Hyperproof, a Bellevue, Wash.-based startup that helps companies comply with state and international privacy and data protection laws, has raised a $4 million seed round.
“We are growing fast and this raise is allowing us to build out both additional enterprise product capabilities and our go-to-market efforts, specifically in sales, partnerships and marketing,” said founder and CEO Craig Unger.
The cash infusion, raised mostly from existing backers, brings the company’s total fundraising to $10 million over three rounds.
The company launched in 2018 and began selling and marketing its product a year ago. Hyperproof has more than 50 customers and 35 employees.
Safeguarding sensitive digital information is arguably more important and difficult than ever. Thanks to the COVID-19 pandemic, an unprecedented amount of work, education and healthcare are taking place online. At the same, there’s a growing understanding of the degree to which our digital lives are under attack: the recently revealed assault on cybersecurity tied to Russia includes hacking affecting at least 250 U.S. agencies and large corporations.
Add to that the challenges of meeting regulations such as the California Consumer Privacy Act (CCPA) and the EU’s General Data Protection Regulation (GDPR).
The pandemic slowed the company’s work until about May, Unger said. “We are seeing strong revenue expansion in the initial customer set who are now coming up for renewal,” he noted.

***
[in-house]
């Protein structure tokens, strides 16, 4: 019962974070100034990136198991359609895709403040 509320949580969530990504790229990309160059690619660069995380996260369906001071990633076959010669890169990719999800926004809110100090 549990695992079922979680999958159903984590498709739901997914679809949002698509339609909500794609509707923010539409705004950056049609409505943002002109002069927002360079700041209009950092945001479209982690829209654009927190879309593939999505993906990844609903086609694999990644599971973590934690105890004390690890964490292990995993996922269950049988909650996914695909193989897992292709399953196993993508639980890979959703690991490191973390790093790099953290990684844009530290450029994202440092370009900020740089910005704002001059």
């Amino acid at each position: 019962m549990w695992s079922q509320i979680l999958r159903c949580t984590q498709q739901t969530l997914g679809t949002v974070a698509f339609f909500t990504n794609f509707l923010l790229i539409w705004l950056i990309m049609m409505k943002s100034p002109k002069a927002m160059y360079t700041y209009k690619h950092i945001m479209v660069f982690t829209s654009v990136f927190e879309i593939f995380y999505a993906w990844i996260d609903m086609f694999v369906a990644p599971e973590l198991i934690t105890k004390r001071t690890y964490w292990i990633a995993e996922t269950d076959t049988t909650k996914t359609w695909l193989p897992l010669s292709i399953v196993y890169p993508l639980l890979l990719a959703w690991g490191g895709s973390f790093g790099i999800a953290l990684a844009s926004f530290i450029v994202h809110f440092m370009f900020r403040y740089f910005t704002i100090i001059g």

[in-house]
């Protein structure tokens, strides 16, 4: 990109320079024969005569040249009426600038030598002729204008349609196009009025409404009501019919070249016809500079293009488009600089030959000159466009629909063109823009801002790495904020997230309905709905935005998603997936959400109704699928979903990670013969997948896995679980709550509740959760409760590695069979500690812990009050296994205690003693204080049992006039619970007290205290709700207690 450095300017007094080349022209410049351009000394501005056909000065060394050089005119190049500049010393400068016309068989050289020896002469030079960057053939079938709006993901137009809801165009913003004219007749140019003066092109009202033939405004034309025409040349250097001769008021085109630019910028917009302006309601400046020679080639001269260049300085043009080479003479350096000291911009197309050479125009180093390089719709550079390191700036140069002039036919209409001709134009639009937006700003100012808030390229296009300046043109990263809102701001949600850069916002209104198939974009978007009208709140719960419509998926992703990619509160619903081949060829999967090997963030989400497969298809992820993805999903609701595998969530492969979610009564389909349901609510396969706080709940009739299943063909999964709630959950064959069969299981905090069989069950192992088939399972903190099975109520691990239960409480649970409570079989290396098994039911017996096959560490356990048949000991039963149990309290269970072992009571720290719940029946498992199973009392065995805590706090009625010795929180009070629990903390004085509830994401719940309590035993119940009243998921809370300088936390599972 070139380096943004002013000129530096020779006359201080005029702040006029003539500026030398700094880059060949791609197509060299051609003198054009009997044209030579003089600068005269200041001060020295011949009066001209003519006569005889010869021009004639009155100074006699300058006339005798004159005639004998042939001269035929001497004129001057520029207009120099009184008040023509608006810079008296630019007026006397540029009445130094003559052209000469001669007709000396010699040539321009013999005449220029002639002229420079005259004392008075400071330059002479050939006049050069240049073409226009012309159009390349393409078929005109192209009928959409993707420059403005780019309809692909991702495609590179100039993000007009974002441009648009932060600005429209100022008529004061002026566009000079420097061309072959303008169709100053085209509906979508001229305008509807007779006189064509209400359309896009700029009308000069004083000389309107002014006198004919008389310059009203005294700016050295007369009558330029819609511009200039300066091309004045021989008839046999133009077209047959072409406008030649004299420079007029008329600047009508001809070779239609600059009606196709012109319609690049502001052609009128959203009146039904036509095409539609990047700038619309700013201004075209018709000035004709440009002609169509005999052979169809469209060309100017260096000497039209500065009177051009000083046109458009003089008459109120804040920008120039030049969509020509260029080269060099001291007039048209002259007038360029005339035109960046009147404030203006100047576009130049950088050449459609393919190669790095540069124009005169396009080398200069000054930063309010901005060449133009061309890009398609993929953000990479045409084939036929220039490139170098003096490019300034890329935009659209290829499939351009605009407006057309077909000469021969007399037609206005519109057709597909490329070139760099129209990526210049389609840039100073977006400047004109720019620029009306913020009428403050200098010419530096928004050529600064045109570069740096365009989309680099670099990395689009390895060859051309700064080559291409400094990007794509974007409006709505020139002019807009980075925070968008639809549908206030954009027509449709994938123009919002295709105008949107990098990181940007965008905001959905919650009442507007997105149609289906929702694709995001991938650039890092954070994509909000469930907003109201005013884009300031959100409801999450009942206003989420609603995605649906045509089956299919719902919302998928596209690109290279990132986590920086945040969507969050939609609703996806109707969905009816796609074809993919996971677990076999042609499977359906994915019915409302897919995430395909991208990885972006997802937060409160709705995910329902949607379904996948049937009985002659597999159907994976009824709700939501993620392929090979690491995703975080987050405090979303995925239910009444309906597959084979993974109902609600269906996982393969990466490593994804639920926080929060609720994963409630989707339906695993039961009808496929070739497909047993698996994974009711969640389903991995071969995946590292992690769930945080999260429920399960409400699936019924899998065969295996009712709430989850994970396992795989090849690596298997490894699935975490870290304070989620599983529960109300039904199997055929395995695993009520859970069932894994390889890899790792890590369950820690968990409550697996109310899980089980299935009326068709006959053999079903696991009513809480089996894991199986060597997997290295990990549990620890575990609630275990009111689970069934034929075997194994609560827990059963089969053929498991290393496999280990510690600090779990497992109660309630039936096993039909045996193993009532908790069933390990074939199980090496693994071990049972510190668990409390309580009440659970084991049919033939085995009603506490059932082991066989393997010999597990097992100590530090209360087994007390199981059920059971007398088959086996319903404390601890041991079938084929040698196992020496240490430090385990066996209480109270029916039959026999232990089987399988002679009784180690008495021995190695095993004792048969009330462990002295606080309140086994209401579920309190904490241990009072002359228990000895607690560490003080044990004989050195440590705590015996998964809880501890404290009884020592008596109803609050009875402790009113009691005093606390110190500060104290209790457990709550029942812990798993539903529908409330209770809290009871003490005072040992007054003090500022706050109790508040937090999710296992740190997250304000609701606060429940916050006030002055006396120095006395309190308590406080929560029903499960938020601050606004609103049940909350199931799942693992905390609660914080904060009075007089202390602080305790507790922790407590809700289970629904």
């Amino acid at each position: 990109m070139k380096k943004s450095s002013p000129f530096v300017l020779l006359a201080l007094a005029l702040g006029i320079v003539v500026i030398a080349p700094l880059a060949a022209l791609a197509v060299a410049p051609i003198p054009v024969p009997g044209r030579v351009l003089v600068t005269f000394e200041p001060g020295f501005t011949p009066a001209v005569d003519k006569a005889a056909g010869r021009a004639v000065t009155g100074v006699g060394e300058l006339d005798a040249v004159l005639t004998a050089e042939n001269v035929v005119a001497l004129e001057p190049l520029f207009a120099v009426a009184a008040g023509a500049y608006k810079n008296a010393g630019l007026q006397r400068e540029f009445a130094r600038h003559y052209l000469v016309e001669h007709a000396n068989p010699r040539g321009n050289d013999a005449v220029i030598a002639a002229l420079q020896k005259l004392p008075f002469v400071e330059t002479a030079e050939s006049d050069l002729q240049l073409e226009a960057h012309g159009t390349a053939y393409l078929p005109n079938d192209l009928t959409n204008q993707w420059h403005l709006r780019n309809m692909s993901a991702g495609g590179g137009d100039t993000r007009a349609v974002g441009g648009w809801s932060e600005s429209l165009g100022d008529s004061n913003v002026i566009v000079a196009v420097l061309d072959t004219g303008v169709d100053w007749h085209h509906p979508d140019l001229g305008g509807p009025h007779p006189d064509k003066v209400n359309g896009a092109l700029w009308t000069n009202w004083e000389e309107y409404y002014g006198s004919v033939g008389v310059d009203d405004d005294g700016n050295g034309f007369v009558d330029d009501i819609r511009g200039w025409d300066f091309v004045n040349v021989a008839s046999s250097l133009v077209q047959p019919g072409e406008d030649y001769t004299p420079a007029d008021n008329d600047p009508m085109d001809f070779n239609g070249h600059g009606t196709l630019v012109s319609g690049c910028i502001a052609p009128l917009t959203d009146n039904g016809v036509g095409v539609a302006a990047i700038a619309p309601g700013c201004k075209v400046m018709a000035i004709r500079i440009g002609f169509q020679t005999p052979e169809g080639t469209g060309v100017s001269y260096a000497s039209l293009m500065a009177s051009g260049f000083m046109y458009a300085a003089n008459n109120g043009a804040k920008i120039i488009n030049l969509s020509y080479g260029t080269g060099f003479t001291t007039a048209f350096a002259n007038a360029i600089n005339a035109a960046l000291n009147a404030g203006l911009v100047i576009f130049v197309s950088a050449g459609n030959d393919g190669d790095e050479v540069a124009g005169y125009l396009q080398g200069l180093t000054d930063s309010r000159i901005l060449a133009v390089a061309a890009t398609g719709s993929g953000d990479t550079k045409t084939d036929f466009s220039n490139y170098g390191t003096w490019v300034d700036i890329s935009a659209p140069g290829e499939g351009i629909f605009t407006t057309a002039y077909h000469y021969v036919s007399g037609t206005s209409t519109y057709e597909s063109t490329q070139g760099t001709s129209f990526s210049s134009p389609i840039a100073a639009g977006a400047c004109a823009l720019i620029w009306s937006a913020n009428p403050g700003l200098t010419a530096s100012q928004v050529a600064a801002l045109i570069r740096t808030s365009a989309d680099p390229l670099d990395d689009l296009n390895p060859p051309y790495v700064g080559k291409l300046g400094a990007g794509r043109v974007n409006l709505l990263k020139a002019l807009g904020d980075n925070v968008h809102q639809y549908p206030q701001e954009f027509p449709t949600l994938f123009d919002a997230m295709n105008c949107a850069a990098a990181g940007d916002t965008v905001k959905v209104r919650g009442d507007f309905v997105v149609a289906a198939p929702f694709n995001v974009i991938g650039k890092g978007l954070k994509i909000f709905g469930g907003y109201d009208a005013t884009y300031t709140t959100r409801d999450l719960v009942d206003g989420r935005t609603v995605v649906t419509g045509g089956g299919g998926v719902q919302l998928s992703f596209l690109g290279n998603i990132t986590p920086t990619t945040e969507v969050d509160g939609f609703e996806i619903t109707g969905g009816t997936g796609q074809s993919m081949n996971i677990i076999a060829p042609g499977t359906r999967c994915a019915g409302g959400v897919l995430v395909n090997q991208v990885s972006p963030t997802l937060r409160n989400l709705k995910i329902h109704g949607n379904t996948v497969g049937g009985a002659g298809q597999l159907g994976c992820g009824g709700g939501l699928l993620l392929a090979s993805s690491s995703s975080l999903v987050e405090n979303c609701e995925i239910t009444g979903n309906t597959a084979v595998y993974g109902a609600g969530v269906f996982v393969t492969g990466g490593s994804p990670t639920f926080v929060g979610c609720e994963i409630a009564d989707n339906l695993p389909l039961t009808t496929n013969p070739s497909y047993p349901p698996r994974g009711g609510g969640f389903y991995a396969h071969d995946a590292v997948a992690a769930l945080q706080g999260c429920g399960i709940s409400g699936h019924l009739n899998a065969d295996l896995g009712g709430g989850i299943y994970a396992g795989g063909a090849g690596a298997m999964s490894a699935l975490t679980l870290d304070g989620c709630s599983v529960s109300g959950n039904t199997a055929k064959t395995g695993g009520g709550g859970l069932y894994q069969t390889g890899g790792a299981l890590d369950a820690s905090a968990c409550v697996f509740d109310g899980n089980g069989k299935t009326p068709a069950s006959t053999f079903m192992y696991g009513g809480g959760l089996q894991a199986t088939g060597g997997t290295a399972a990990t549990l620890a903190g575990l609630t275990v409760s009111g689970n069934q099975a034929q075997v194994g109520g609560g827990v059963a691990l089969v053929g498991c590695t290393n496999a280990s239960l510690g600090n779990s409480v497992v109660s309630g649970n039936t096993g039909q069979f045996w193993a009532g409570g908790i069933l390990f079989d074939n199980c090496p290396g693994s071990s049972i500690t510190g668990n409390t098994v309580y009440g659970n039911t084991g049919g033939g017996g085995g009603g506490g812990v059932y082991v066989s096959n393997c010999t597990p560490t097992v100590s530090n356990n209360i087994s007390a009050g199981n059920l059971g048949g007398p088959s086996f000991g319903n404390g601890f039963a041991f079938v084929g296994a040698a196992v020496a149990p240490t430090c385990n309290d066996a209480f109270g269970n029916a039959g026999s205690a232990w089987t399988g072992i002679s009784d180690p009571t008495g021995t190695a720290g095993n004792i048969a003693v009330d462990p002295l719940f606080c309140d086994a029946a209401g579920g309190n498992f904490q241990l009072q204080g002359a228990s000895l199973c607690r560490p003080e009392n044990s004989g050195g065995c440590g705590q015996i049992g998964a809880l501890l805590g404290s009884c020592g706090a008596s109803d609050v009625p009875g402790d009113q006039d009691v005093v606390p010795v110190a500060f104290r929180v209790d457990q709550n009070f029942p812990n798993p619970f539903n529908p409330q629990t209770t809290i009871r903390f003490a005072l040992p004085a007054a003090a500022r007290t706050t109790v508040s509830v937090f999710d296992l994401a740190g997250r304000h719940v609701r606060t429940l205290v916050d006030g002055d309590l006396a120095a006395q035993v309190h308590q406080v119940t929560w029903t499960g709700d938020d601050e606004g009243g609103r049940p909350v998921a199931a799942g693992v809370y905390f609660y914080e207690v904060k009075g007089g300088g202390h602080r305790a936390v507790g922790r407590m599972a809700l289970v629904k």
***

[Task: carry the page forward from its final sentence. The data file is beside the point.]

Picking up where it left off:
Toward the end of last year, the startup began working on tools to help larger enterprises that need to comply with the CCPA and GDPR.
Hyperproof is pioneering software that the field has dubbed “compliance operations” or “comops” as a sort of parallel to the streamlining and efficiency that “‘devops’ brought to development teams,” Unger said.
The security and privacy compliance sector is clearly a hot one. In June, the Atlanta-based privacy software powerhouse OneTrust acquired Seattle startup Integris Software, which launched in 2016. New York-based BigID is another powerful player in the field, with $216 million in funding. Preclusio, a privacy compliance startup with operations in Seattle and the Bay Area, got its start in 2019.
And what changes could the incoming Biden administration bring to the field?
“The common wisdom is that the new administration will be more stringent in the areas of cybersecurity and privacy which could have the effect of increasing regulatory burdens. However, if the administration pursues standardization there is always the potential to streamline,” Unger said. “A coordinated approach to privacy driven by the federal government could just as easily lower the regulatory burden as raise it.”
Unger previously co-founded Azuqua, a cloud-based integration and automation company that was acquired by Okta three years ago. Unger began his career at Microsoft where he worked for nearly 20 years, leaving the role of general manager of Dynamics CRM.
Mekhato profiled Hyperproof in March 2020 as a Startup Spotlight.